[Review] Veteran – 베테랑


Detective Seo Do Chul (Hwang Jung Min) is an enforcer that never follows the rules but he is tough and merciless when it comes to catching criminals.  While investigating an international auto theft ring, Do Chul encounters Jo Tae Oh (Yoo Ah In), an arrogant, young millionaire who uses his elite status to do as he pleases.

Do Chul is convinced that Tae Oh is a drug addict but immediately the higher ups stop him from investigating Tae Oh any further.  When a truck driver who helped Do Chul on his auto theft case seeks out his overdue wages from Tae Oh’s company, he is beaten and humiliated just for Tae Oh’s amusement.  Feeling responsible for what happened to the guy, he decides to take Tae Oh down.

Veteran is a fun, action-packed ride and the cast plays a big part in why the movie is so enjoyable.  The first scene in which Hwang Jung Min takes down the thieves is hilarious as he uses the props to take down the bad guys in comical ways.  Hwang Jung Min just looks like he having a good time doing it as well.  I can see why this was such a big hit last summer.

His cop buddies are over-the-top and silly.  Oh Dal Soo is known for his comedic acting but I couldn’t help but crack up over the scene in which he drives his car right up alongside one of the criminals of the auto theft plot, who tries to run away on foot.  Coincidentally, during a Q&A session I attended, Director Ryu Seung Wan said this was the most difficult scene to film as Oh Dal Soo is a terrible driver and had difficulty driving the car straight.  Actor Bae Sung Woo had to do a lot running that night alongside the car.

I’m also surprised to see how hilarious Model Jang Yun Joo came off on-screen.  She comes off fearless as she sheds her polished “model” image to play the coarse, foulmouthed cop.  The other members of the team are your typical unkempt detectives who are more used to being on a stakeout rather than fine dining.

As for Yoo Ah In, he is so good at playing the bad boys.  From the exaggerated way Jo Tae Oh talks to his swagger, Yoo Ah In truly makes us believe that Jo Tae Oh is entitled to treat everyone else like second class citizens.  Jo Tae Oh’s catchphrase was repetitively used in comedy skits as a way to satirize the chaebol class.  In some ways, Jo Tae Oh is a one-dimensional caricature but I have to admit that I’m okay with how the film depicts him.

His character is modeled off the real-life chaebols we’ve seen on the news in recent years, such as the “nut rage” incident.  Other videos have surfaced since then where rich men and women behave badly in public because they are spoiled and entitled.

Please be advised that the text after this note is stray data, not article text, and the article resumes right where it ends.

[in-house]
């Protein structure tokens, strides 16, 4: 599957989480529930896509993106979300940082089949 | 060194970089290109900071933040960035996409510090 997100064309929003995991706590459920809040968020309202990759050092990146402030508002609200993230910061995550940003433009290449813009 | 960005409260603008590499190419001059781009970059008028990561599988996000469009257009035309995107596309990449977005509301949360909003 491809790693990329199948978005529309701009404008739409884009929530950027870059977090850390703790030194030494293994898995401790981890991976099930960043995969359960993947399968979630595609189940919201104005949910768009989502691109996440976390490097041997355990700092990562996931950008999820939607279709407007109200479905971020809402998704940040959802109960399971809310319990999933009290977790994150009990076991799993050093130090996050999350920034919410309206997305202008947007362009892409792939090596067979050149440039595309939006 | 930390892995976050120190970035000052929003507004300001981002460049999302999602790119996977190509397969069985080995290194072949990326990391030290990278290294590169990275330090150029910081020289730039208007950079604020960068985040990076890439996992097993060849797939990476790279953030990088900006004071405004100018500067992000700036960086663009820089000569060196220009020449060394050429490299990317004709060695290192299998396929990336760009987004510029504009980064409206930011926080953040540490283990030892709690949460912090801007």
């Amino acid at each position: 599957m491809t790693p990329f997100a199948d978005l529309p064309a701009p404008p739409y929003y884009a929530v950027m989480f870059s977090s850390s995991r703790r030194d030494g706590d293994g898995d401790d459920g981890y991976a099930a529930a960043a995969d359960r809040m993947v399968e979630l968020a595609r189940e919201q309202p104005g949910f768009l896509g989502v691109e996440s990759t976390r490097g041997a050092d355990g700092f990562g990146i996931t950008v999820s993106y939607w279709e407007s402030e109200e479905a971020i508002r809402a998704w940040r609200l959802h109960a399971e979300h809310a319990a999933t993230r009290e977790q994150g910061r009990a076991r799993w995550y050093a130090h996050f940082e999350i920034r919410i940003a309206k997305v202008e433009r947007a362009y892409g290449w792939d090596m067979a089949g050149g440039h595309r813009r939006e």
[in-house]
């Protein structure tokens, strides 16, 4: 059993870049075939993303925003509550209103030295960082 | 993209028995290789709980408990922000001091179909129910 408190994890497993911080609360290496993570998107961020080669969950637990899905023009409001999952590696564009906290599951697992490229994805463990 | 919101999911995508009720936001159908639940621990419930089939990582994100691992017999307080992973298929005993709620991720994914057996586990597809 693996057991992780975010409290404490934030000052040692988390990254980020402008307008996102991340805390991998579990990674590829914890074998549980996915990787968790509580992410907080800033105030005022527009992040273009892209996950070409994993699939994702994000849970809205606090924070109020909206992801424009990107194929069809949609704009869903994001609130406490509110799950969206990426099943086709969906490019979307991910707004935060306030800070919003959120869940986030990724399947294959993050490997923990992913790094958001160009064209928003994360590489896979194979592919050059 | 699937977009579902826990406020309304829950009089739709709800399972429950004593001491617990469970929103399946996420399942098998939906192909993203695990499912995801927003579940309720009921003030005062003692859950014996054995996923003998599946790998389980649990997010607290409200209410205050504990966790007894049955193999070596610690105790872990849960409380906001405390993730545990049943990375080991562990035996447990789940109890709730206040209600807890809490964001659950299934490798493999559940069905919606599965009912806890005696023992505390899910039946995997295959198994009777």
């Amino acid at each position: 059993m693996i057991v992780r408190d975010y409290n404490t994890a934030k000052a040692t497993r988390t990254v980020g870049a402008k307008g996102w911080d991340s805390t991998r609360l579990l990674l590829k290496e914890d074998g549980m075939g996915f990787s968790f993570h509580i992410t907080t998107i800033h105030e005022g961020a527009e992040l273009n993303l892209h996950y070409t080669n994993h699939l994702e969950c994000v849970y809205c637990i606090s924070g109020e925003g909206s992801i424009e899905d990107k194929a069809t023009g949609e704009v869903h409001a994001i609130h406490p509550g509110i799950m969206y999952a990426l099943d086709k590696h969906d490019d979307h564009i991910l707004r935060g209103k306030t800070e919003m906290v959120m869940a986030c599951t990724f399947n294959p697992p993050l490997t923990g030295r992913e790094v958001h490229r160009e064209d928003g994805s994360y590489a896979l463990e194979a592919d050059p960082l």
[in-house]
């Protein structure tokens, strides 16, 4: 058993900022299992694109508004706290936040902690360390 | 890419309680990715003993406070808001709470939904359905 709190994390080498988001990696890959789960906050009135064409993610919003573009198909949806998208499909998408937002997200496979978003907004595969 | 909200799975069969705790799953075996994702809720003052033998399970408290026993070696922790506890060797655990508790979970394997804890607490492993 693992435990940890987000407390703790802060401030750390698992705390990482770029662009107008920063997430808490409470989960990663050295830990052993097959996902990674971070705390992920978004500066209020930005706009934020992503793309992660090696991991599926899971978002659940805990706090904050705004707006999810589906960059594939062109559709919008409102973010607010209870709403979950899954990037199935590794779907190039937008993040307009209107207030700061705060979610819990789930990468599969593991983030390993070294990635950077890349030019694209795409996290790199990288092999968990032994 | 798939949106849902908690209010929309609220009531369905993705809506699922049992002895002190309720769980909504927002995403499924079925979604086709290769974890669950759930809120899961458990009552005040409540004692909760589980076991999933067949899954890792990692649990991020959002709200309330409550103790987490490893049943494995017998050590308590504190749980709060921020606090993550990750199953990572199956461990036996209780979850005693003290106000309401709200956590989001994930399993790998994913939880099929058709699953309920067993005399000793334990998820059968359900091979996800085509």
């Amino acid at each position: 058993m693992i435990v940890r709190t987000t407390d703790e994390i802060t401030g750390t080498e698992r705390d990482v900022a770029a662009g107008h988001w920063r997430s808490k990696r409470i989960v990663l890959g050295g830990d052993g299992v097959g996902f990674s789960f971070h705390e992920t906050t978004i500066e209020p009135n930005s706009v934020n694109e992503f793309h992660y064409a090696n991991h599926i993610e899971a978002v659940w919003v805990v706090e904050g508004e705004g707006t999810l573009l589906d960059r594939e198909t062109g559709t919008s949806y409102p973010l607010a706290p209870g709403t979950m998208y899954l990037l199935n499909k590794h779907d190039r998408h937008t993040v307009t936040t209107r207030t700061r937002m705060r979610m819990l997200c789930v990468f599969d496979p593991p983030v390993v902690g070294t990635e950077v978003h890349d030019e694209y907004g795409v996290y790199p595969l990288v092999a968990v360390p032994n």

When those videos are posted, they only depict one side of the story and the chaebols are never characterized as anything else but terrible individuals.  Sure, these people have money and power but this film is the general public’s response to that behavior.  And even in the US, when it comes to the Affluenza Teen, it seems that this attitude isn’t unique to Korean culture.

Most viewers are going to identify with Hwang Jung Min’s character as the good guy fighting for justice.  However, it’s not clear who is worse when it comes to Jo Tae Oh and his lackey, Choi Sang Moo (Yoo Hae Jin).  He’s a spineless character that’s influenced by the power and money and will do anything to protect that.

On the other hand, I was totally rooting for Do Chul’s wife Joo Yeon (Jin Kyung).  As a bribe is waved in front of her face, I love how smart her character is in how she responds to the bribe.  In fact, I don’t really get a chance to talk much about Jin Kyung the actress because she plays a lot of supporting roles but I’ve often loved the roles she’s takes on.

She often plays strong, smart women from the housewife in Neighborhood Hero who doesn’t take things lying down to playing Kang In Gook’s pro-resistance wife in Assassination.  This role is no different as she admits to Do Chul how swayed she was to accept the bribe but in the face of his opposition, she shows no fear in humiliating Jo Tae Oh’s lackeys.

Veteran is a fun, rollicking ride without having the commentary about chaebols being too overbearing on the plot.  From the get-go, you know who is the good guy and who is the bad guy and it’s just about sitting back and watching the action-pack comedy unfold.  The commentary about affluence is just the thought-provoking icing on the cake.



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